In business, change is inevitable. But the COVID-19 pandemic brought about a level of change that businesses couldn’t foresee or plan for. Our #SmallBusinessRedefined series showcases small businesses that have found ways to reimagine their business through new opportunities – whether it’s through a new product, a new market, or a new way to fulfill. Learn how these Canadian businesses have pivoted to adapt, innovate and thrive in a changing and uncertain environment.
Since 1999, Martine St-Jean and Thierry Burat have been co-owners of the Le Prieuré, a restaurant specializing in traditional gourmet French cuisine. During the turmoil of rolling pandemic lockdowns, they were able to offer their customers exquisite culinary experiences by maintaining their high standards and a constant, comforting presence.
The restaurant business has been among the sectors hardest hit by the pandemic and ensuing periods of lockdown, which forced the closure of dining rooms across the province of Quebec in 2020 and 2021. Like many restaurant owners, Martine and Thierry, who had been running Le Prieuré for over twenty years, had to find creative ways to manage through a new and difficult reality.
See how this popular restaurant in Assomption, Quebec overcame the challenges brought on by the pandemic.
Reducing prices, not quality
Even before the government’s official lockdown announcement, Martine and Thierry sensed their world might change. Early in the pandemic, they began thinking about alternative approaches to running their restaurant. They were determined to keep the business going, even with dining room doors closed to the public.
They quickly settled on the solution of offering take-out meals. Since Le Prieuré typically offers three-course table d’hôte meals, the idea of switching the dining room menus to Ready to Eat options seemed conceivable. And while at first this might sound like a simple pivot, it becomes more complicated when you consider the standards of an exacting chef and his partner who will settle for nothing short of excellence. And, the pair knew this move would require an adaptation – if not a complete transformation – of their offering if it was going to work.
“I didn’t sleep for 48 hours. I just kept thinking and thinking,” says Thierry.
Fortunately, that bout of insomnia paid off, with the idea of a signature “Ready to Eat” format that upheld the standards Le Prieuré’s customers had come to expect, while offering competitive prices at the same time.
In fact, making lower-priced take-out dishes provided an opportunity to increase the number of “seatings” and thereby serve exponentially more customers than they could have with the limited number of tables in their restaurant.
It’s an alternative that proved its worth more than once, as the couple resorted to the take-out format again from January to June 2021 during a second phase of provincial lockdowns.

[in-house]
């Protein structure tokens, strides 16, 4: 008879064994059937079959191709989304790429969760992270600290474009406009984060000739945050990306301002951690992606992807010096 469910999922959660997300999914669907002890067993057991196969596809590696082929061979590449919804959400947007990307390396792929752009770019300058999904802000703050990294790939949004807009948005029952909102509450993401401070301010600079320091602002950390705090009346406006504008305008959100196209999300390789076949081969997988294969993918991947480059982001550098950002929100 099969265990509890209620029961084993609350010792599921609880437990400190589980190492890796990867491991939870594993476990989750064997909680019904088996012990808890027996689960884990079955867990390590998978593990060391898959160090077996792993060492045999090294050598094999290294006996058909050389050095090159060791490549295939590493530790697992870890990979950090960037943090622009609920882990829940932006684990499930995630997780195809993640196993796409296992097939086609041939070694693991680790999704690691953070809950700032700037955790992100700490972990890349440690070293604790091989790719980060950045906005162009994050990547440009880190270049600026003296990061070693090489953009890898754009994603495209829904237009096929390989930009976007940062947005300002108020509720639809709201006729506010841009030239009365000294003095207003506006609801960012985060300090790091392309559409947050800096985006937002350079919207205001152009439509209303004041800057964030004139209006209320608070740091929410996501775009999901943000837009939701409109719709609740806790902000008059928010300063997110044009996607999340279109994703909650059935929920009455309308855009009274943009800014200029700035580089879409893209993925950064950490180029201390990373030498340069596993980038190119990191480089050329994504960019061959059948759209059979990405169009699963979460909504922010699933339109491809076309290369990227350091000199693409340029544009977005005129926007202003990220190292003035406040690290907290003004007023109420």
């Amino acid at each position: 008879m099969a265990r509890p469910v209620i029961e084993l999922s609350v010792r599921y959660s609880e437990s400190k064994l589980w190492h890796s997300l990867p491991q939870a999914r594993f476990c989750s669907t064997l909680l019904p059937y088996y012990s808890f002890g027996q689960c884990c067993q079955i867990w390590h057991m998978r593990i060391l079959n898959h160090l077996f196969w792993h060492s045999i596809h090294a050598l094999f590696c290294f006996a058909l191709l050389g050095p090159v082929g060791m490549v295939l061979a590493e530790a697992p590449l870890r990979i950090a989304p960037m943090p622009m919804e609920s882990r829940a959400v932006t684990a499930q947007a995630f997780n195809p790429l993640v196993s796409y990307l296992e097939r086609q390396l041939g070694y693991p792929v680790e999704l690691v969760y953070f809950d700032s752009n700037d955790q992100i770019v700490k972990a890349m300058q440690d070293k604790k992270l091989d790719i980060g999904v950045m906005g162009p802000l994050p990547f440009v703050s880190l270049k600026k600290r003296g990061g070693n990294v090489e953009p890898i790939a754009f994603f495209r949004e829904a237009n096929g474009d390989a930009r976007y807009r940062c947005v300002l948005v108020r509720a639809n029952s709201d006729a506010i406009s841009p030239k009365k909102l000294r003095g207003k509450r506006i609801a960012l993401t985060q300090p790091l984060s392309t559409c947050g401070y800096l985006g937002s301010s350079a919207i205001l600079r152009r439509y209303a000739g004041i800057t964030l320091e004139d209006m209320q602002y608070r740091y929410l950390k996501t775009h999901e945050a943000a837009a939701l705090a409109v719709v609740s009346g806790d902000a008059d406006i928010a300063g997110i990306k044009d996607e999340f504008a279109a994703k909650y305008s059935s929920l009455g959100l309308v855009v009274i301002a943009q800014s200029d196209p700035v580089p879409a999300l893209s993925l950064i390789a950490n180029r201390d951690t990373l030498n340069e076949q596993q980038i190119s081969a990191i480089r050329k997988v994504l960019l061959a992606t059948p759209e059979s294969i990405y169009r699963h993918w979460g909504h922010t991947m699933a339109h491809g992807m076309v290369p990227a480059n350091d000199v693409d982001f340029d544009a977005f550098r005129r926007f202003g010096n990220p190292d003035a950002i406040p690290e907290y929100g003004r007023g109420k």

A splash of social media and a pinch of human touch
When it came to taking orders, Martine and Thierry combined the convenience and reach of social media with a traditional human approach. During the first lockdown, the restauranteurs were active on social media. “Our Facebook page had lots of visits and when I posted the day’s menu at 11:00 a.m., we were almost always sold out at 11:30 a.m.,” says Martine. During the second lockdown in 2021, they were able to sustain their success and even boost their reach thanks to word of mouth.
But she adds that while they communicated in part through virtual forums, she always made it a point to take customers’ orders over the phone. “Speaking directly with people, adding a more human touch, was very important to us. Especially in a time of so much uncertainty.”
Return to indoor dining
“Reopening the dining room on June 2, 2021 was amazing!” says Martine. “When the easing of the lockdown measures was announced, we could sense our customers were keen to come back. And we were really looking forward to it too,” she says.
In spite of the success of their Ready to Eat format, Martine and Thierry never intended to maintain the concept while their dining room was operating, even though indoor business declined a bit due to physical distancing requirements and a choice to focus on fewer guests. “Our dining room can normally seat 40 people. But we made the decision to limit capacity to 26 and do less, but do better.” explains Martine, who is delighted to see her regulars again – and to meet new faces too.
“The Ready to Eat format was a great alternative under extreme circumstances. But it’s not our niche. Maybe in another life?” she laughs happily, obviously fulfilled by what life has to offer today.
Tips for other business owners dealing with uncertainty
Martine and Thierry’s ability to not only stay the course, but also expand their customer base during a lockdown, is the result of many success factors. Here are a few tips they can share with other business owners.
• Stay true to yourself. Don’t misrepresent yourself or lose sight of your goal as a business and business owner. This is especially important if you operate in a competitive sector such as the restaurant business.
• Don’t panic or spread yourself too thin. Remain calm, decide on a course of action and focus as much as possible on that one plan. Whenever possible, take a step back to assess the situation – be sure to allow some time to take care of yourself to avoid burnout.
• Stay close to your customers. Keep them informed through social media, but also remember to maintain a human touch. A good old-fashioned phone call is still a great way to reach out.
• Create a sense of family. Maintaining a constant presence in the lives of your customers – especially during difficult times – will build lasting ties and inspire loyalty.
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